8. Hawk Falls

Visit Hickory Run State Park to see Hawk Falls
Climb to the base of the falls for this close up.

The western Poconos’ Hickory Run State Park is home to the rushing waters of 25-foot Hawk Falls. To get there, park in the lot on Route 534 and take the 0.6-mile Hawk Falls Trail. This forested route was once used by wagons traveling from the town of Jim Thorpe and is thick with rhododendrons in summer. As you near the falls, cross a wooden bridge over Hickory Run. Continue downhill to a rocky area off the trail to see Hawk Falls. Hike to the bottom for another view, or to take a dip in the cool, refreshing water.


9. Tanners Falls

Tanners Falls is located north in the Pocono Mountains
Tanners Falls is located in the northern part of the region.

Find Tanners Falls in the State Game Lands north of Honesdale. The two-tiered cascade runs for about 20 feet before emptying into a wide, rocky pool. Above the falls, an old bridge crosses Dyberry Creek. The wood, stone and metal structure is no longer open to motorists, but hikers can cross it to look at the falls.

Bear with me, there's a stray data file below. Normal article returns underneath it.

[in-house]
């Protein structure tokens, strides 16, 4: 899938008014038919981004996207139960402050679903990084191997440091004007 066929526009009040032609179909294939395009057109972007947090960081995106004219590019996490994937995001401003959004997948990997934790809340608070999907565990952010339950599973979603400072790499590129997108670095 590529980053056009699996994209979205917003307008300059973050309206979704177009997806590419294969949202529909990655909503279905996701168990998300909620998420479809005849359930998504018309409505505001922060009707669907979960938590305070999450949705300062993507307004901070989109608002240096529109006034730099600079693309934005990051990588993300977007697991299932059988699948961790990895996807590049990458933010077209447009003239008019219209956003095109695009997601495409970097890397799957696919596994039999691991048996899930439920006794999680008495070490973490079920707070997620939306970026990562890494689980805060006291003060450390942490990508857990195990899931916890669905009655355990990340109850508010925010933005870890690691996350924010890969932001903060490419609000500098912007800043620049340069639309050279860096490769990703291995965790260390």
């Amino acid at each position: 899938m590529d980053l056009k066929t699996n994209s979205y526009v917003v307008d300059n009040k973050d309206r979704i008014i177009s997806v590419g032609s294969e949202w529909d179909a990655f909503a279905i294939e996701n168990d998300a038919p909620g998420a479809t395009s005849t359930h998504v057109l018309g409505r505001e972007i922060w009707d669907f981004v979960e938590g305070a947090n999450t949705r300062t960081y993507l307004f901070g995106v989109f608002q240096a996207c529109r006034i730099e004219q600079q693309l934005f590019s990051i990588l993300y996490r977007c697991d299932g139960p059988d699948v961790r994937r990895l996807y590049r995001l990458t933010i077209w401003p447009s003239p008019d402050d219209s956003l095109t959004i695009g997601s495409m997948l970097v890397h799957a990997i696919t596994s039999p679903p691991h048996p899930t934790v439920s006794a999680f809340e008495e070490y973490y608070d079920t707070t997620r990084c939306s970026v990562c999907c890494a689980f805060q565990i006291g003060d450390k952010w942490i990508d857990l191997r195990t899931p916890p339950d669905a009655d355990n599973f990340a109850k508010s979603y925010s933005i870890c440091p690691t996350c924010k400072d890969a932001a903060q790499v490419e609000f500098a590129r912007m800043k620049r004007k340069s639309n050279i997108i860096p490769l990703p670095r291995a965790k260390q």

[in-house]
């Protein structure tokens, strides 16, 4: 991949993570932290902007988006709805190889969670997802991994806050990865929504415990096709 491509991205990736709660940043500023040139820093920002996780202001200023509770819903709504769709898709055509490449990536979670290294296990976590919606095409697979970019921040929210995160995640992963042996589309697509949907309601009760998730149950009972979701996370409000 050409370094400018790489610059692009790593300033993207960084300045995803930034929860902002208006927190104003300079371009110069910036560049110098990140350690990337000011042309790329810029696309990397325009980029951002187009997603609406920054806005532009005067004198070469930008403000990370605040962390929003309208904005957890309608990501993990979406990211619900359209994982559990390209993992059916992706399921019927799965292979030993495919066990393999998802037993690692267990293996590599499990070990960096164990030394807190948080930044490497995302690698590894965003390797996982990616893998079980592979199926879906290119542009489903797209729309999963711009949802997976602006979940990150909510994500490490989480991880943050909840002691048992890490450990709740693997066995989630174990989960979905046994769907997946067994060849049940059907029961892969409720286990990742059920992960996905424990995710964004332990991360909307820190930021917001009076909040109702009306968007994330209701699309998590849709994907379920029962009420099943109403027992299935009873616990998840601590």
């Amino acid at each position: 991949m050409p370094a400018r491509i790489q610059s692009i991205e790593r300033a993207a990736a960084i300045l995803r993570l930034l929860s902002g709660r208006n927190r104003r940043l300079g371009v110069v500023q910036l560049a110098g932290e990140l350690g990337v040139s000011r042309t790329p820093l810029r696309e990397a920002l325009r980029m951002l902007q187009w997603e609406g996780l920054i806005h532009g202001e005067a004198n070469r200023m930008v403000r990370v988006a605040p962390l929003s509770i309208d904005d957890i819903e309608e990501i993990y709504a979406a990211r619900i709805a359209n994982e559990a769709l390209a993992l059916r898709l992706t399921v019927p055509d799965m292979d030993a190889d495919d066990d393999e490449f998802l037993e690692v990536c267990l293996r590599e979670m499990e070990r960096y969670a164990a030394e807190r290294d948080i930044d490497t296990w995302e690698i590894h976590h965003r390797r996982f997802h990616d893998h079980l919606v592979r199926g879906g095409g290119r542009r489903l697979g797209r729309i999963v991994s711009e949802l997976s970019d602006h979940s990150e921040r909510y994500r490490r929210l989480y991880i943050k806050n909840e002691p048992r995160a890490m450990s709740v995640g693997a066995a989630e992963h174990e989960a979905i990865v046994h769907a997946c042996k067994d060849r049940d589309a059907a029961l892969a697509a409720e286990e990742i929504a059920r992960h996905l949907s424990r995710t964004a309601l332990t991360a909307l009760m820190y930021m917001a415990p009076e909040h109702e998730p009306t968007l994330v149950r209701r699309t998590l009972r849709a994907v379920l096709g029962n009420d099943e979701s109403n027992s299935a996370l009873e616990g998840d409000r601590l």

10. Paupack Falls

Enjoy the view of Paupack Falls while staying at Ledges Hotel
Paupack Falls has private viewing access from Ledges Hotel. 

An architectural gem in the Pocono Mountains, the Ledges Hotel overlooks a series of natural waterfalls; Paupack Falls. Its multiple decks provide superior vantage points, but it's important to note they're for guests only. Why not book a room with a view, or check out the onsite restaurant?


Find more falls in the Pocono Mountains! Explore National, State and Local Parks in our area. For safety reasons, the Glen Onoko Falls Trail in the Lehigh Gorge State Park is closed to hikers as of May 1, 2019.